Dr. Murray joined St. George’s University in January, 2014 as an Associate Professor in the School of Medicine, Department of Physiology and Neuroscience. He is currently Program Director for "Medical Student Assessment Program -MSAP". Dr. Murray also teaches on various undergraduate Arts & Sciences course, and Medical Physiology. In addition to teaching, Dr. Murray is conducting research projects on Alzheimer's disease in Grenada, and EEG analysis of learning and memory. Dr. Murray received a BSc. Hons Co-op in Biology from the University of Waterloo, Canada. As part of his undergraduate co-operative programme, Dr. Murray conducted 1.5 years of research at Dept Fisheries and Oceans, Merck Fross and Pioneer Hi-Bred in aquatic ecosystems, pharmacological evaluation of asthma compounds, and genetic manipulation of food crops. He completed a Ph.D. in Physiology at McGill University. His PhD research brought together his two main interests, protein folding, and metabolic dysfunction (diabetes and obesity). As a Postdoctoral Researcher, and Research Associate at the University of Pennsylvania for several years, he made seminal discoveries in Parkinson's and Alzheimer's diseases. These discoveries centered on n protein misfolding mechanisms. At Texas A&M Health Science Center, he continued his research on Alzheimer's disease, merging his Ph.D. and Postdoctoral interests; protein misfolding and metabolic dysfunction. Research awards include: National Sciences & Engineering Research Council of Canada (NSERC), Industrial Undergrad Student research Awards, Pioneer Hi-Bred- 1992-1993; Research day awards at McGill University; Renouf Fellowship, Quebec Black Medical Association Conference, 1st Place for Oral Presentation 1998; Colonel Renouf Award 1995-1996 and Research Institute Fund 1997-1998, Royal Victoria Hospital, Endowment award ; CNDR Annual Retreat, Univ. Pennsylvania 1st Place for Poster Presentation 2000;Texas A&M HSC Class of 2015 outstanding achievement for teaching.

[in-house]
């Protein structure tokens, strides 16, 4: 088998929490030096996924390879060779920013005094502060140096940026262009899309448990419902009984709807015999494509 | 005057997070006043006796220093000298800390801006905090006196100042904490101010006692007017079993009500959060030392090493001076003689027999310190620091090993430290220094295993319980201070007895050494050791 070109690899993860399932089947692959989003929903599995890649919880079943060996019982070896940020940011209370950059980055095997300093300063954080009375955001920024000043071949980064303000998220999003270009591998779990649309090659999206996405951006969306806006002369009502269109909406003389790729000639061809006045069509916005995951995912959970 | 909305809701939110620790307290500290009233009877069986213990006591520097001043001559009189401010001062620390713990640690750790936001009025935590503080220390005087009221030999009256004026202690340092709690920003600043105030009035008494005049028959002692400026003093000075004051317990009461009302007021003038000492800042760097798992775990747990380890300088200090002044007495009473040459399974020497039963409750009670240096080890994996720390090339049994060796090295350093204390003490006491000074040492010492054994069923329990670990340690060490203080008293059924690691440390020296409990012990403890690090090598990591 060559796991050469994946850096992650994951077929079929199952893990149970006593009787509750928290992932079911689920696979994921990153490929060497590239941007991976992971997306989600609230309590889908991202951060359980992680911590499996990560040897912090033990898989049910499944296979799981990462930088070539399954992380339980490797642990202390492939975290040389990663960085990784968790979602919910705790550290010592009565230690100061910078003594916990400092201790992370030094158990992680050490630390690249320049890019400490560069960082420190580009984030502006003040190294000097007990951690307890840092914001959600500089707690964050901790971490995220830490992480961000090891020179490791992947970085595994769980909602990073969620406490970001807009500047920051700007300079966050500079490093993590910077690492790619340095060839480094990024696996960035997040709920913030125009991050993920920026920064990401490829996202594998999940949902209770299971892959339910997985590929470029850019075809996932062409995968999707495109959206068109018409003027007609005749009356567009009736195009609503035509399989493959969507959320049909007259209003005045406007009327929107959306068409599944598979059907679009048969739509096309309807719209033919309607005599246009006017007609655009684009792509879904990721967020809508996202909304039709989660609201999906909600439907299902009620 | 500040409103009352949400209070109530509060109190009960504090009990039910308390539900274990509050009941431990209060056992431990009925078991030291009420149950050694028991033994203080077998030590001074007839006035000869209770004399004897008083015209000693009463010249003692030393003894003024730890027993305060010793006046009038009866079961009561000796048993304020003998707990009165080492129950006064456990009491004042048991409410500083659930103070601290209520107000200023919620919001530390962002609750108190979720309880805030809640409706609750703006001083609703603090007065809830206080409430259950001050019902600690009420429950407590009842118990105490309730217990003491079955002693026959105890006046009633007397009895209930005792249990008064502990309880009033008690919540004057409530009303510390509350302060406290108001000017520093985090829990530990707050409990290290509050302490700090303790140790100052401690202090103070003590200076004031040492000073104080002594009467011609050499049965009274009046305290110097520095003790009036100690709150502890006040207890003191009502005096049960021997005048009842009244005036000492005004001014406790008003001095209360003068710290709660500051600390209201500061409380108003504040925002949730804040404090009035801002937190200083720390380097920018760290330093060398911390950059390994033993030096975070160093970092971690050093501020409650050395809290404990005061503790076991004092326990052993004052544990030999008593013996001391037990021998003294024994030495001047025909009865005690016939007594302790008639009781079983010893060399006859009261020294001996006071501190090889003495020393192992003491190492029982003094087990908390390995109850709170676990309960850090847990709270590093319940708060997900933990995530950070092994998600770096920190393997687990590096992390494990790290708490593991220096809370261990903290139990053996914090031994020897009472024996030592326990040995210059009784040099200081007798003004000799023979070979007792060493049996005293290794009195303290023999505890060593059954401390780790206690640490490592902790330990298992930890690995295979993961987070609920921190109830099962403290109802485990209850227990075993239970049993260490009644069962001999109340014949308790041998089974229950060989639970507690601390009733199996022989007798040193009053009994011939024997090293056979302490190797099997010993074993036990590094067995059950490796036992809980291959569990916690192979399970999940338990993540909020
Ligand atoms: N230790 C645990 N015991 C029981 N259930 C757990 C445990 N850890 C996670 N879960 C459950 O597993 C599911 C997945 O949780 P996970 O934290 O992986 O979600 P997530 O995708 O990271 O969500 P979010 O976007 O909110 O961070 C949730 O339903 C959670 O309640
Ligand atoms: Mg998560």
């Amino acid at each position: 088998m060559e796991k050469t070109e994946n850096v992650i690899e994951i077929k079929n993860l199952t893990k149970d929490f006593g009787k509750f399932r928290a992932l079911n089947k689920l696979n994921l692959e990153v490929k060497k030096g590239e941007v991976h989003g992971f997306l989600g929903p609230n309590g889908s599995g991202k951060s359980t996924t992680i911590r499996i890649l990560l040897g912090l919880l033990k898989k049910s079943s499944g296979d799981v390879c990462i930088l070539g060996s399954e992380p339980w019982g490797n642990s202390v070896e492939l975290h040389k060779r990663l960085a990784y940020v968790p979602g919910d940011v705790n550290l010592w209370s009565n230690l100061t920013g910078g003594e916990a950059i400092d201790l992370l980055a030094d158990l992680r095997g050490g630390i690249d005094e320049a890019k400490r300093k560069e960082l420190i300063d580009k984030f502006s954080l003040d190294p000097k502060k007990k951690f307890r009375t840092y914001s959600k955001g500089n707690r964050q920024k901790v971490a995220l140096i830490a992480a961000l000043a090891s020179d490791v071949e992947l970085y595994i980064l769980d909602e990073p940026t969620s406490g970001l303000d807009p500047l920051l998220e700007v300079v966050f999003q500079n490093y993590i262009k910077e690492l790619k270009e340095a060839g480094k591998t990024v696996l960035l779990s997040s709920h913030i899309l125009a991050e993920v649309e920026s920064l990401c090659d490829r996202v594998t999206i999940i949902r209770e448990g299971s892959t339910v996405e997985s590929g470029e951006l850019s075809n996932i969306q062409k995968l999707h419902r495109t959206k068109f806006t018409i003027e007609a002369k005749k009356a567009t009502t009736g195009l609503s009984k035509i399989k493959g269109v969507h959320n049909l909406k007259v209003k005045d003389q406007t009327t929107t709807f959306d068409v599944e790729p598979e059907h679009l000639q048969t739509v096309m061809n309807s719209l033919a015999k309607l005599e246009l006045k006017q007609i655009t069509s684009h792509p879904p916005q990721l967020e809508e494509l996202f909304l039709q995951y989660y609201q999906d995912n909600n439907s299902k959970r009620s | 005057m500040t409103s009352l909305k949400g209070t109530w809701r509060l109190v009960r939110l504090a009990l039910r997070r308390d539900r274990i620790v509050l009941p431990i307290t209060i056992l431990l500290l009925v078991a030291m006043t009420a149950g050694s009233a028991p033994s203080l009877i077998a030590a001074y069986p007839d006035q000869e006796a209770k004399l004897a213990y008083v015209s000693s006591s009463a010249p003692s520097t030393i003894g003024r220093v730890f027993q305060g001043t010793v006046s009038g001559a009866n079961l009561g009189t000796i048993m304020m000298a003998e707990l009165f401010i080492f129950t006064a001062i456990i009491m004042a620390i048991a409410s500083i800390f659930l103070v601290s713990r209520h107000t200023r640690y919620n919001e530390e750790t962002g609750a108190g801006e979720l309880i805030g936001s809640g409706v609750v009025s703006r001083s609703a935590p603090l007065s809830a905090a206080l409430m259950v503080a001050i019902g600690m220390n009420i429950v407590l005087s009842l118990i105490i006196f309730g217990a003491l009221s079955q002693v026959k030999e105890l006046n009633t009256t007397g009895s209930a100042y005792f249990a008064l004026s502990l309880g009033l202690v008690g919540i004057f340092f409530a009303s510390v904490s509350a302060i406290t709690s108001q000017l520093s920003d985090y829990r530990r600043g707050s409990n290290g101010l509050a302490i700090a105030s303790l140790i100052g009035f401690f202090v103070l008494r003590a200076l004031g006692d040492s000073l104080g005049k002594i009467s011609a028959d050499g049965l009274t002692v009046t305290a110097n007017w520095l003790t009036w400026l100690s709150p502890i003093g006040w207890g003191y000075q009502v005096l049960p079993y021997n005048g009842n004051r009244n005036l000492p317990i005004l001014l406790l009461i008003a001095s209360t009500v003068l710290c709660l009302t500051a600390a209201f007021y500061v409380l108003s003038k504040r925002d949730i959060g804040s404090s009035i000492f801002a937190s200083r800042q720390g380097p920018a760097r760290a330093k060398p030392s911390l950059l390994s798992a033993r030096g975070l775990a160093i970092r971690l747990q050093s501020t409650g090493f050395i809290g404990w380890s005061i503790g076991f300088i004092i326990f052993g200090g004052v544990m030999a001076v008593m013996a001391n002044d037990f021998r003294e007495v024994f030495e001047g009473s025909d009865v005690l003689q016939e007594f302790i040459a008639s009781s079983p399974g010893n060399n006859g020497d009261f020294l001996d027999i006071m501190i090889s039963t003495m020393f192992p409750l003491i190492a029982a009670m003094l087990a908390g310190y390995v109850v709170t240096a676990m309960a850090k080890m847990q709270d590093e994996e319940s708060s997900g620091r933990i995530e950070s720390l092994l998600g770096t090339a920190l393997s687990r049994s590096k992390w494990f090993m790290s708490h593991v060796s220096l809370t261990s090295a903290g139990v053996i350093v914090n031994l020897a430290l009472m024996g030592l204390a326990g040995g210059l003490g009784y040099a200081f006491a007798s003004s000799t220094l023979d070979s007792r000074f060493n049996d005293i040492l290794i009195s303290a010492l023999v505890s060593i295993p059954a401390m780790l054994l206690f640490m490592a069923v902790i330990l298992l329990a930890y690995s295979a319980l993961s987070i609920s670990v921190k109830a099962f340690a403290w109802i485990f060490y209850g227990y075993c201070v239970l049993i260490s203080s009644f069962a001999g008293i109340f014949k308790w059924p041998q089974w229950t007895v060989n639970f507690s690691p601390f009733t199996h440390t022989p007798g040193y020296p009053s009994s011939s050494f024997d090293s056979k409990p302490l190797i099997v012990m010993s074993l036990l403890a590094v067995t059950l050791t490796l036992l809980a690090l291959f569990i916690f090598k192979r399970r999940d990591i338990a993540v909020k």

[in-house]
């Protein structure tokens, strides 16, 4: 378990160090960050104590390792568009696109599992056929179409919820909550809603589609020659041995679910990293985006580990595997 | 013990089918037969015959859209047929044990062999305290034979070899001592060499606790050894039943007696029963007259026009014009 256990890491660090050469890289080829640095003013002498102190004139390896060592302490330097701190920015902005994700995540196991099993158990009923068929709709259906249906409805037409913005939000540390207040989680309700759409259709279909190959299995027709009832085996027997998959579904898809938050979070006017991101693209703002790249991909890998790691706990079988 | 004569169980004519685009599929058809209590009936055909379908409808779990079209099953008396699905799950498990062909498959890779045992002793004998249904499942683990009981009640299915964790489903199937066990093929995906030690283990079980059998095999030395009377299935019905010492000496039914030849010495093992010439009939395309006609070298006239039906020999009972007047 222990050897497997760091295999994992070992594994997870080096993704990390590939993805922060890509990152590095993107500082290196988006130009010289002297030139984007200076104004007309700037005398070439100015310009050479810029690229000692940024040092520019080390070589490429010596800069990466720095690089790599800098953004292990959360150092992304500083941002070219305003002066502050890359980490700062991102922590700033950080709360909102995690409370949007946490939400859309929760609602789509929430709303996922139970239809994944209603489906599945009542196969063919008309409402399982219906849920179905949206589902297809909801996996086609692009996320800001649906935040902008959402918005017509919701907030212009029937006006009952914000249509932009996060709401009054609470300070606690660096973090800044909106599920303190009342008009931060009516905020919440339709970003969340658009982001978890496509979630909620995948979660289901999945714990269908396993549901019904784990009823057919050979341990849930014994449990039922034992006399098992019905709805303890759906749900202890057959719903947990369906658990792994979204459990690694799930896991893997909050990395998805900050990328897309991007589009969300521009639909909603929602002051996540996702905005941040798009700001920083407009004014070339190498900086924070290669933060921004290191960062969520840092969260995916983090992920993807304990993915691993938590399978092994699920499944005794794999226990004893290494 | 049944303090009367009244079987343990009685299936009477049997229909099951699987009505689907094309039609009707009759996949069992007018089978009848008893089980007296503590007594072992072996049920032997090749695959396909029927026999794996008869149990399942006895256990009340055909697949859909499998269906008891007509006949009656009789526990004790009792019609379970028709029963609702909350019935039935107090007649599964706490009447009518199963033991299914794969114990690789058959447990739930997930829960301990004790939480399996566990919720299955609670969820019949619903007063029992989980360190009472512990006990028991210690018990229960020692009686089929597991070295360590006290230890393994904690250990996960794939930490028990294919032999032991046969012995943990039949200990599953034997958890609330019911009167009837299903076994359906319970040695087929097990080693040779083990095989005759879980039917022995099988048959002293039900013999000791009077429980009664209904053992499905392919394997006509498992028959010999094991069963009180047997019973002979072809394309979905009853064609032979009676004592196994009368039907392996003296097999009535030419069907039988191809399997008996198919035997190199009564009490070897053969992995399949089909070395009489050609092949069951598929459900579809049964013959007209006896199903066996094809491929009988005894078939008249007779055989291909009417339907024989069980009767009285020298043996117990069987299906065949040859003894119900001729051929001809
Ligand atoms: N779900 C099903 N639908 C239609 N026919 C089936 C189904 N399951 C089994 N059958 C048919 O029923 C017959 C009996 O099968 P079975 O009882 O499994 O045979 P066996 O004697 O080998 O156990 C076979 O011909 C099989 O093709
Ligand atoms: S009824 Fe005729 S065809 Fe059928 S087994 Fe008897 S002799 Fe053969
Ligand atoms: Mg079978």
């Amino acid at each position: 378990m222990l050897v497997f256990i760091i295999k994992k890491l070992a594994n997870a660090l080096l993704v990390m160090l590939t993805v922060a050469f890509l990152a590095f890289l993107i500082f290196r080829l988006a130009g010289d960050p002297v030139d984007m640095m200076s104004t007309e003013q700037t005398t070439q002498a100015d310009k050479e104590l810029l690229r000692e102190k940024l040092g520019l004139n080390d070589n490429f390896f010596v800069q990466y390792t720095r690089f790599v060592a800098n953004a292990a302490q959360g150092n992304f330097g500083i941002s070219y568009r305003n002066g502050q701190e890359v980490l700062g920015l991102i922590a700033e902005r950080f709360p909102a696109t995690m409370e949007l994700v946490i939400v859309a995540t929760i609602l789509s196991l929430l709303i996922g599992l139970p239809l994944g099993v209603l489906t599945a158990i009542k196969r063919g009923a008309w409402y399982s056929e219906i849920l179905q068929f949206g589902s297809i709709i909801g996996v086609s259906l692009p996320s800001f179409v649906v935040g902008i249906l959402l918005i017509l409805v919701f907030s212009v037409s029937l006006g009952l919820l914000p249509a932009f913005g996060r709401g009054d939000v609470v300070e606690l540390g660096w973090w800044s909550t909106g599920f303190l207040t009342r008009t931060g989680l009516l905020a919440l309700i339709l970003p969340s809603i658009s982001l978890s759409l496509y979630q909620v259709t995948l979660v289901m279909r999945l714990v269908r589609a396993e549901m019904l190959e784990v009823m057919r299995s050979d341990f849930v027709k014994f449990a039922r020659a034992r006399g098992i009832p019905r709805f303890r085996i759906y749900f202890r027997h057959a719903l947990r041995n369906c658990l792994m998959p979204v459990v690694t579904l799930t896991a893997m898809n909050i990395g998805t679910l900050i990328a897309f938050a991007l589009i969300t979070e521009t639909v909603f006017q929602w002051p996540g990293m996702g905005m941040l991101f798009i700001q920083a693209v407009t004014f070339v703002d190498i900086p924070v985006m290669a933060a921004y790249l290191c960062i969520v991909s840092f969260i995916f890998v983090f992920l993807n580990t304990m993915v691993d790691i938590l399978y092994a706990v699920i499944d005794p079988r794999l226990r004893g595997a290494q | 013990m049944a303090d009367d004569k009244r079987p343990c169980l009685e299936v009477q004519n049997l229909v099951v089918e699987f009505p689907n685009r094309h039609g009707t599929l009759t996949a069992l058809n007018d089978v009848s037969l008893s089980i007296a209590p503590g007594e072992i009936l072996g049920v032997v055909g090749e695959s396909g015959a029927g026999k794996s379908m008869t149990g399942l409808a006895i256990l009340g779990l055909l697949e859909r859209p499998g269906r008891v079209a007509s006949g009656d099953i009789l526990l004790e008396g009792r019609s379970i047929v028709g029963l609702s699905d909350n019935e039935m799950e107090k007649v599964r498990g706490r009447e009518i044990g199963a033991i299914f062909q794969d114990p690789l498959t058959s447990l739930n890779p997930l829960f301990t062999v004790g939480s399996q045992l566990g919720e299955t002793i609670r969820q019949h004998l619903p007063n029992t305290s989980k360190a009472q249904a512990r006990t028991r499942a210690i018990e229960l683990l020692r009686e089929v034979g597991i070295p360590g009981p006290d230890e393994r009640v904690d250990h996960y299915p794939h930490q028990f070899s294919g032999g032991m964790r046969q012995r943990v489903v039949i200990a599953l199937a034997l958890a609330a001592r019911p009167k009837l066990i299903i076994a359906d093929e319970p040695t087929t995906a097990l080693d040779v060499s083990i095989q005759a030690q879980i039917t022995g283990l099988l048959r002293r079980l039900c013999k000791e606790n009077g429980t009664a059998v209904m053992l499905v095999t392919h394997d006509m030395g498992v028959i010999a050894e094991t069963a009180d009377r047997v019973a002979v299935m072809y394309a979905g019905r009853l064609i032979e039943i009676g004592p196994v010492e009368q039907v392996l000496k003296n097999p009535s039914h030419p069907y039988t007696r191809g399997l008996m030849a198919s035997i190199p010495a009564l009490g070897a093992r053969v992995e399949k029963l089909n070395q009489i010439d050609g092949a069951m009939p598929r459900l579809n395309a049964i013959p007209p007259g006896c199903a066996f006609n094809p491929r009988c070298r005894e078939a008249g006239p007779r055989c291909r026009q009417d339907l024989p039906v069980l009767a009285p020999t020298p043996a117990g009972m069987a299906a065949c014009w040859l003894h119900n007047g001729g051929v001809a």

Amyloid formation is the pathological hallmark of type 2 diabetes (T2D) and Alzheimer's disease (AD). These diseases are marked by extracellular amyloid deposits of islet amyloid polypeptide (IAPP) in the pancreas and amyloid β (Aβ) in the brain. Since it has been shown that IAPP enters the brain and that disparate amyloids can cross-seed each other to augment amyloid formation, we determined if such cross-seeding can occur with the amyloids involved in T2D and AD. We demonstrated that: (1) IAPP promoted oligomerization of Aβ in vitro and in silico, (2) peripheral injection of IAPP increased murine brain IAPP levels, (3) endogenous IAPP localized to Aβ in plaques in mouse models of AD, (4) IAPP was present in and secreted from astrocytes, and (5) IAPP levels were elevated in AD cerebrospinal fluid (CSF). These observations prompted us to explore a potential mechanism whereby IAPP elevated during metabolic dysfunction enters the brain to cross-seed Aβ and augment AD pathology. We tested this mechanism in both humans and transgenic mice, correlating peripheral levels of IAPP with AD pathology. In African Americans, a group with increased risk for both T2D and AD, peripheral IAPP levels were not significantly different in samples with no disease, T2D, AD, or both T2D and AD. Furthermore, in the Tg2576 AD mouse model, IAPP plasma levels were not significantly elevated at an age where the mice exhibit the glucose intolerance of pre-diabetes. Based on this data, it appears unlikely that peripheral IAPP cross-seeds Aβ pathology in AD brain. However, we provide evidence for a novel association between brain derived IAPP and AD, which suggests that brain derived IAPP plays a role in Aβ oligomerization and AD pathology. This potential connection, along with IAPP's known role in weight and memory loss, requires further research.

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